You will have to lock yourself into a two-year contract (at a minimum of £36 a month), and pay anything up to £269 up front for the phone, depending which model you want and which monthly plan you choose.
It's also not clear exactly how much an EE tariff will cost, although you should be able to switch without penalty and it sounds like prices should be fairly comparable.
In all, if you want to be at the forefront of mobile internet access then this doesn't look to be a bad way of going about it.
(Before you order, make sure you have a read of the EE website. At launch it looks like 4G will only be available in London, Birmingham, Leeds, Cardiff, Bristol, Edinburgh, Manchester, Liverpool, Glasgow and Sheffield, with more cities added by the end of the year.)
Many companies are finding it’s becoming more common for them to have to comply to security standards.
Complying with standards like these can seem like a costly process. But if you look to change the way you do business rather than making big changes to your existing systems, you can reduce the cost and associated disruption considerably.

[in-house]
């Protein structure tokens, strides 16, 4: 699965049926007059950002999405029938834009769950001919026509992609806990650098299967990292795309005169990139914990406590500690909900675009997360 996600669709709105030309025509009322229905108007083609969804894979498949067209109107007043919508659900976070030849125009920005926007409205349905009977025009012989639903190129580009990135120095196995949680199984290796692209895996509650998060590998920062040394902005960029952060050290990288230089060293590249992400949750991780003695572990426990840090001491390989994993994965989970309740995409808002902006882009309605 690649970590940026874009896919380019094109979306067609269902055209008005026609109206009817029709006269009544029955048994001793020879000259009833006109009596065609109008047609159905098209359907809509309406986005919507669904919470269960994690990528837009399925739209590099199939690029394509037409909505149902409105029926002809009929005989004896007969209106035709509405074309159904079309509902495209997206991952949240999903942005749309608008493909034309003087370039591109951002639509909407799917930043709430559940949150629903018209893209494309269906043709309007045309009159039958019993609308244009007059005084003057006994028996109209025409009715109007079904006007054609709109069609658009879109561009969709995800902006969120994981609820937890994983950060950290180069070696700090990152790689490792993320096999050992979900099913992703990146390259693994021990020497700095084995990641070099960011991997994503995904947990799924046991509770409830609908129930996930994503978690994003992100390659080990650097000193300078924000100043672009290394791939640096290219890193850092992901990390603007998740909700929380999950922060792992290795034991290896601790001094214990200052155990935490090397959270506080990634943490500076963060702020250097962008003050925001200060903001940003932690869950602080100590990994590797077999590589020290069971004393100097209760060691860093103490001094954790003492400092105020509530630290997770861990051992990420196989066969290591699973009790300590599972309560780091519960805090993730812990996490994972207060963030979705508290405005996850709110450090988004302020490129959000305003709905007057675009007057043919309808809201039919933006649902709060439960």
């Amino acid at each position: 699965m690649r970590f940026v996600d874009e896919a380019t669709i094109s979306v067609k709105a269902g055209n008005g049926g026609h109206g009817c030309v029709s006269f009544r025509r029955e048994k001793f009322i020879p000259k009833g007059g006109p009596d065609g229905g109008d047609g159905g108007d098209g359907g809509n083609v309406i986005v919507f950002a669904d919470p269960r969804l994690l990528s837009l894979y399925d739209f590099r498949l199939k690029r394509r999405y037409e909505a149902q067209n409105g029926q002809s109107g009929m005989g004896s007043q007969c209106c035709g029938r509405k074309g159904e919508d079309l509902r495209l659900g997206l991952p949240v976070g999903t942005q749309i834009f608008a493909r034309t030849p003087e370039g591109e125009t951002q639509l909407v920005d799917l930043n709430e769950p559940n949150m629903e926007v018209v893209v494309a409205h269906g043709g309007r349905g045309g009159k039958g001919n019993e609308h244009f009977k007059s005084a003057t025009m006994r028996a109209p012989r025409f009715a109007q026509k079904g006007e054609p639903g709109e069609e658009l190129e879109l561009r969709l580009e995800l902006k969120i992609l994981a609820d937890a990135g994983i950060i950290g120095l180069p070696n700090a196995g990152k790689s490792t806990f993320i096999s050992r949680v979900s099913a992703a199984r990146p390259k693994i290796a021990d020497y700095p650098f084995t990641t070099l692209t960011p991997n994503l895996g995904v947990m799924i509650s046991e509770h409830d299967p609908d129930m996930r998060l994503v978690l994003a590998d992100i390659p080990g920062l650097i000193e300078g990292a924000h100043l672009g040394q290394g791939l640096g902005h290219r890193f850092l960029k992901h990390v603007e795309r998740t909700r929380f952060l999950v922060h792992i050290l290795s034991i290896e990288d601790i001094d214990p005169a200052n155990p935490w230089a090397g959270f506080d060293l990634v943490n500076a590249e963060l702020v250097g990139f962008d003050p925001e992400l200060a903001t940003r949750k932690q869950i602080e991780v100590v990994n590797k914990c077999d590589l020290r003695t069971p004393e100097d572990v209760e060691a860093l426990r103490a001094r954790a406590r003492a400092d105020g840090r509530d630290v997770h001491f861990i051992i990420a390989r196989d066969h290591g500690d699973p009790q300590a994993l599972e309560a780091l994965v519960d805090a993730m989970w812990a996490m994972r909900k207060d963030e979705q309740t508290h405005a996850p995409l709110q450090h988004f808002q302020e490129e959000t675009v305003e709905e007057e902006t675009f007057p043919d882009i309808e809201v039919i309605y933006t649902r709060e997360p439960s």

The traditional way in which companies achieve standards compliance is to retrospectively add protective measures to existing business processes.
Having worked in this area for many years, I often see organisations with business processes that really are not set up to make it easy for them to comply with certain standards.
At such times it is worth taking a long hard look at your company. Instead of trying to tag compliance controls on to your processes, take a good look at how you do things.
I have worked with many companies that have brought in new technology so they can comply with certain standards. However, often this technology is wasted because it is not properly set up. Managers lack either the time or expertise to use it properly.
This technology is only in these businesses because the standards demand it. It’s a tick in the box, but it is neither effective nor doing what it was intended for. In short, it is a waste of money.